And it really has to do with the fact that I've been able to find a really good flow for how I spend money. And that is not very easy to do. It does take discipline and it does take self-reflection. And this is why I think about what your values are and how you can really align yourself to what that is and what you do. And what I like to do is you can sort of journal in the morning and think about your future self and say, this is what I would like to do. And this is the life that I would like to lay. And if you start to really think of it in that way, you're not going to say, well, you know, the life that I want to live, I want to be able to do everything. You know, you're going to say, I want to just be able to do these types of things, because these are the things that make me happy and maybe that's travel. And the thing about it is that I don't see money as a limited thing, however, we go through life and we go through different stages in life. Like when I was out of college, I made no money, but in my mind, I thought I was rich because I had never made that much money before. So to me, it was just such a huge thing where I was like, oh, I'm rich. I could go shopping every day now. But then when you start to think about, okay, I do have this money coming in, but what is going to be the purpose of it? What am I going to do? And how am I going to set my life up in a way that I'm really proud of it. And when you kind of start thinking of it that way, and you start to imagine, or write down those intentions at the beginning of the day of what you would like to do and what you would like to be as your future self, which really is just a better version of you. It's not somebody else. And that I think can be a mistake that people can make when they're setting financial goals. And they're just like, Oh, I'm going to be, you know, this completely different person once I get out of debt. Or I'm going to be this completely different person once I reach my savings goal. And the fact is that you don't need to be a completely different person. You should still be your complete self and that's what matters. But you want to also kind of think about what is my true self outside of ideals and social pressures. So I think on a daily basis, try to be a little bit more of yourself and do things that you value that, you know, will make you happier. Instead of trying to please others.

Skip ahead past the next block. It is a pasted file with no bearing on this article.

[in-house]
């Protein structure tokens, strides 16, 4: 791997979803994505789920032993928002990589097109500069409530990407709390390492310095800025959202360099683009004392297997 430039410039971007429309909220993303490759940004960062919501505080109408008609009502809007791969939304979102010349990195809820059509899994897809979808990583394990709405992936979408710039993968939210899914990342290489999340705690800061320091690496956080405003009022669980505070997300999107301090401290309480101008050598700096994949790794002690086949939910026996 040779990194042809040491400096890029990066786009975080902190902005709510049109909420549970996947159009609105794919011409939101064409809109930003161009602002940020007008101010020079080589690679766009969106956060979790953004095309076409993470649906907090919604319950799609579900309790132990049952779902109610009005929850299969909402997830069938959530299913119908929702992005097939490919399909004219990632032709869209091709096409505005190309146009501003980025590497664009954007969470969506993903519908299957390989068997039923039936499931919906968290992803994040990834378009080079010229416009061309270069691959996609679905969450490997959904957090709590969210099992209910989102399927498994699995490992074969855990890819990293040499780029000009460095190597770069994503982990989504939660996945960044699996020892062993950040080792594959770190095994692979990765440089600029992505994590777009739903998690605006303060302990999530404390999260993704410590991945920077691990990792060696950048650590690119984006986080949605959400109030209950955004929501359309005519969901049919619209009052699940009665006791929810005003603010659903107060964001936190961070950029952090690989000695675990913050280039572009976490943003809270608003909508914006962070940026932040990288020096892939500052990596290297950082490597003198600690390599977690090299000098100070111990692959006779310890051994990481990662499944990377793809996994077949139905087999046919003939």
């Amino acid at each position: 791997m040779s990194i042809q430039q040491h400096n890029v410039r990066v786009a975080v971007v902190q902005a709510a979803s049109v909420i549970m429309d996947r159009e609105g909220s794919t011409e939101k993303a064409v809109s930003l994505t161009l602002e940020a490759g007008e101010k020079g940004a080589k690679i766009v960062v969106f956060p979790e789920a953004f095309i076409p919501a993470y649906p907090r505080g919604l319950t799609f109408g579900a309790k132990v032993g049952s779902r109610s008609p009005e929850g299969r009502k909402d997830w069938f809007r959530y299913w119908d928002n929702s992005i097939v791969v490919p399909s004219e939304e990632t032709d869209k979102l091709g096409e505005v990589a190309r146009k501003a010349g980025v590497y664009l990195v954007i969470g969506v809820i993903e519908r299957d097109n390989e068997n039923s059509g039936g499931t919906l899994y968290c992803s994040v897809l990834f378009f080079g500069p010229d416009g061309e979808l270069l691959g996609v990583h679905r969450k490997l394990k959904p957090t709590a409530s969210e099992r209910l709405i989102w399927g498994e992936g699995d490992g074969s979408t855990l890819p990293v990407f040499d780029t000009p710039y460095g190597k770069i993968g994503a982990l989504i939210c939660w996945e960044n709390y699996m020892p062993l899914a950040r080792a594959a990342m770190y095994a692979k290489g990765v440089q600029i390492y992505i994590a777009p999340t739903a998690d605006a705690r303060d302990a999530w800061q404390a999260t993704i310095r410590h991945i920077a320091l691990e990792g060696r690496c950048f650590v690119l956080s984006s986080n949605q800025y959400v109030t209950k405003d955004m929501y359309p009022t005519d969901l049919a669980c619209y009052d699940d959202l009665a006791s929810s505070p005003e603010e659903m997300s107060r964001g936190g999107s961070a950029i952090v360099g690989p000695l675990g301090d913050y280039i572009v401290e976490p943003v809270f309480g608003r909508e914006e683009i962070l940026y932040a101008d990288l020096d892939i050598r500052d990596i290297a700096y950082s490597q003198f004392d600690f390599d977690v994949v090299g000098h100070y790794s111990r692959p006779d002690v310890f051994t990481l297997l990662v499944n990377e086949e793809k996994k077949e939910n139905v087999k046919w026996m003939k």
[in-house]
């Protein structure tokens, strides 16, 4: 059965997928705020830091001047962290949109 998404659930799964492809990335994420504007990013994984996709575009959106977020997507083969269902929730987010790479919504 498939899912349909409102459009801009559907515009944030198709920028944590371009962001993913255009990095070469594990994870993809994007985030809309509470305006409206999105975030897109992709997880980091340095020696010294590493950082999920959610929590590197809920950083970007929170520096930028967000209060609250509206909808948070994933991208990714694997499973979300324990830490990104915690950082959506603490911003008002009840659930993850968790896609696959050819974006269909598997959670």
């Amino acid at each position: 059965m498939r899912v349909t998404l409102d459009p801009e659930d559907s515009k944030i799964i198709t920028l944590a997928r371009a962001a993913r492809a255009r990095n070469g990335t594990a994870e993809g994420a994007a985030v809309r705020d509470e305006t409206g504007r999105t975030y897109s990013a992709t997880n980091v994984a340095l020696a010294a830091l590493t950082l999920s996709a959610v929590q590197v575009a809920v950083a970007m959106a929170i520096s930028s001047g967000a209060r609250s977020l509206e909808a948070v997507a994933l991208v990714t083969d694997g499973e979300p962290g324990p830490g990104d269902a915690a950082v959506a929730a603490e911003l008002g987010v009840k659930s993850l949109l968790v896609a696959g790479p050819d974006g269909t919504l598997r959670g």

Mary: (23:16)
From the foundation side, we always really emphasize the importance of money goals being life goals. Like if you have a life goal, it's a money goal. So like if there's a life goal of, I want to have three kids, that is definitely a money goal. I want to own a house. There we go. Look at that. And so all of these life goals are money goals. And because they are life goals, they're founded in values, just like you're saying, like, it's founded in a value that you hold, maybe you value family or you value, you know, owning property or having a place to call your own, whatever that value is, it's founded in a value. And so I love what you're highlighting about every day, you can make those decisions based in a value, like, does this actually get me closer to owning property and having something I can give to future generations?

Mary: (24:03)
So something that I want to kind of go into and we've alluded to it a lot. And you talked about this at the very beginning with your goal - is kind of the emotionality around having a financial goal. The fears, the being scared, the judgment around all of it, because there's so much, and there's so much that we face and we don't even realize it. Like we can have a financial goal and somebody can be tossing shade and we don't even, we don't even realize it until maybe a day or two later when we're like, wait, I was really proud of that. And, you know, there was shade tossed on it, or there was judgment passed on it, or maybe it's completely internal and you have fears around it. So there's not really a direction that I want to send us in with this question, but kind of just to jump into the idea of that society, plus internal judgment, fear, that's really around financial goals and talking about them and putting them out in the open and kind of breaking those down.

Jully: (25:00)